Fludarabine and Melphalan Compared with Reduced Doses of Busulfan and Fludarabine Improve Transplantation Outcomes in Older Patients with Myelodysplastic Syndromes

Betül Oran, Kwang Woo Ahn, Caitrin Fretham, Amer Beitinjaneh, Asad Bashey, Attaphol Pawarode, Baldeep Wirk, Bart L. Scott, Bipin N. Savani, Christopher Bredeson, Daniel Weisdorf, David I. Marks, David Rizzieri, Edward Copelan, Gerhard C. Hildebrandt, Gregory A. Hale, Hemant S. Murthy, Hillard M. Lazarus, Jan Cerny, Jane L. LiesveldJean A. Yared, Jean Yves-Cahn, Jeffrey Szer, Leo F. Verdonck, Mahmoud Aljurf, Marjolein van der Poel, Mark Litzow, Matt Kalaycio, Michael R. Grunwald, Miguel Angel Diaz, Mitchell Sabloff, Mohamed A. Kharfan-Dabaja, Navneet S. Majhail, Nosha Farhadfar, Ran Reshef, Richard F. Olsson, Robert Peter Gale, Ryotaro Nakamura, Sachiko Seo, Saurabh Chhabra, Shahrukh Hashmi, Shatha Farhan, Siddhartha Ganguly, Sunita Nathan, Taiga Nishihori, Tania Jain, Vaibhav Agrawal, Ulrike Bacher, Uday Popat, Wael Saber

Research output: Contribution to journalArticlepeer-review

Abstract

Reduced-intensity conditioning (RIC) regimens developed to extend the use of allogeneic hematopoietic stem cell transplantation (HSCT) to older patients have resulted in encouraging outcomes. We aimed to compare the 2 most commonly used RIC regimens, i.v. fludarabine with busulfan (FluBu) and fludarabine with melphalan (FluMel), in patients with myelodysplastic syndrome (MDS). Through the Center for International Blood and Marrow Transplant Research (CIBMTR), we identified 1045 MDS patients age ≥60 years who underwent first HSCT with a matched related or matched (8/8) unrelated donor using an RIC regimen. The CIBMTR's definition of RIC was used: a regimen that incorporated an i.v. busulfan total dose ≤7.2 mg/kg or a low-dose melphalan total dose ≤150 mg/m2. The 2 groups, recipients of FluBu (n = 697) and recipients of FluMel (n = 448), were comparable in terms of disease- and transplantation-related characteristics except for the more frequent use of antithymocyte globulin or alemtuzumab in the FluBu group (39% versus 31%). The median age was 67 years in both groups. FluMel was associated with a reduced relapse incidence (RI) compared with FluBu, with a 1-year adjusted incidence of 26% versus 44% (P ≤ .0001). Transplantation-related mortality (TRM) was higher in the FluMel group (26% versus 16%; P ≤ .0001). Because the magnitude of improvement with FluMel in RI was greater than the improvement in TRM with FluBu, disease-free survival (DFS) was better at 1 year and beyond with FluMel compared with FluBu (48% versus 40% at 1 year [P = .02] and 35% versus 27% at 3 years [P = .01]). Overall survival was comparable in the 2 groups at 1 year (63% versus 61%; P = .4) but was significantly improved with FluMel compared with FluBu at 3 years (46% versus 39%; P = .03). Our results suggest that FluMel is associated with superior DFS compared with FluBu owing to reduced RI in older patients with MDS patients.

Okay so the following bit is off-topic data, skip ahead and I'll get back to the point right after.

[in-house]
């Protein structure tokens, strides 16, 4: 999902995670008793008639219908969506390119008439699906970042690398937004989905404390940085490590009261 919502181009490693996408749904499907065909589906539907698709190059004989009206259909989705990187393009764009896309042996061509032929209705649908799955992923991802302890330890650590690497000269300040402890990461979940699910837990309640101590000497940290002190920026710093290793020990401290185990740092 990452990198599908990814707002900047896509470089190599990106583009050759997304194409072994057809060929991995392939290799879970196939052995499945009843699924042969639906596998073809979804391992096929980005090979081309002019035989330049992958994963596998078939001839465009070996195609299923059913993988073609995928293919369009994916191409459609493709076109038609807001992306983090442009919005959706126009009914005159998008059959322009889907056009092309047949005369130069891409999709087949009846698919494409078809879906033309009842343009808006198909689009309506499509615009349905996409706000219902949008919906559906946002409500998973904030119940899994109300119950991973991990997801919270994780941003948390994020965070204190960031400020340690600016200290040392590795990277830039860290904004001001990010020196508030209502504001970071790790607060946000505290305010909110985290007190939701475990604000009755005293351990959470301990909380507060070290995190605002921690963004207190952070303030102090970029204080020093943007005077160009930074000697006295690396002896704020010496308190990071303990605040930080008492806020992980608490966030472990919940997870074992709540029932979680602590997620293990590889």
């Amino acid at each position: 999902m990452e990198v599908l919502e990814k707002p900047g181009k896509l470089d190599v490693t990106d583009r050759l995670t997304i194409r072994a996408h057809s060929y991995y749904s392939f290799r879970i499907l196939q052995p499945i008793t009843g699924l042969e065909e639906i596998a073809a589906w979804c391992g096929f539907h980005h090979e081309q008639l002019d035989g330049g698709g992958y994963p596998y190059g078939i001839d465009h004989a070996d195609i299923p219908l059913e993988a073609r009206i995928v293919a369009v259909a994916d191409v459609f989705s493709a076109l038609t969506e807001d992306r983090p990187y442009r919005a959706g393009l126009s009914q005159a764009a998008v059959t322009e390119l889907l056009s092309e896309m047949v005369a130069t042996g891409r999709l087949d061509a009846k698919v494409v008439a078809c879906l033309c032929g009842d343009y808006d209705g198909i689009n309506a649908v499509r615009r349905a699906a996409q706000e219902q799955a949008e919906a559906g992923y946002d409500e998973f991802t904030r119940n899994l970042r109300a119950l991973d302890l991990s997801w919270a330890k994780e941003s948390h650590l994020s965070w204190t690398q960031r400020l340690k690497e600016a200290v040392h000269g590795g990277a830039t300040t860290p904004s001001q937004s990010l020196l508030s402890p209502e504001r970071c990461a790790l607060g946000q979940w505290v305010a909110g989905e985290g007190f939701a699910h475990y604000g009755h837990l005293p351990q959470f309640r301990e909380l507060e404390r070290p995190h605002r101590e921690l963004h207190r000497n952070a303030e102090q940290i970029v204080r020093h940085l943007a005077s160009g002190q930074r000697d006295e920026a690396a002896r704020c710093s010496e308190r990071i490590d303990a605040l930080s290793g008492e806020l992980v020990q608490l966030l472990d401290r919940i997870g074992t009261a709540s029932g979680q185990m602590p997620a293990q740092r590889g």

Original languageEnglish (US)
Pages (from-to)921.e1-921.e10
JournalTransplantation and Cellular Therapy
Volume27
Issue number11
DOIs
StatePublished - Nov 1 2021

Keywords

  • MDS
  • Melphalan
  • Relapse
  • Survival
  • Transplantation

ASJC Scopus subject areas

  • Medicine(all)

Fingerprint

Dive into the research topics of 'Fludarabine and Melphalan Compared with Reduced Doses of Busulfan and Fludarabine Improve Transplantation Outcomes in Older Patients with Myelodysplastic Syndromes'. Together they form a unique fingerprint.

Cite this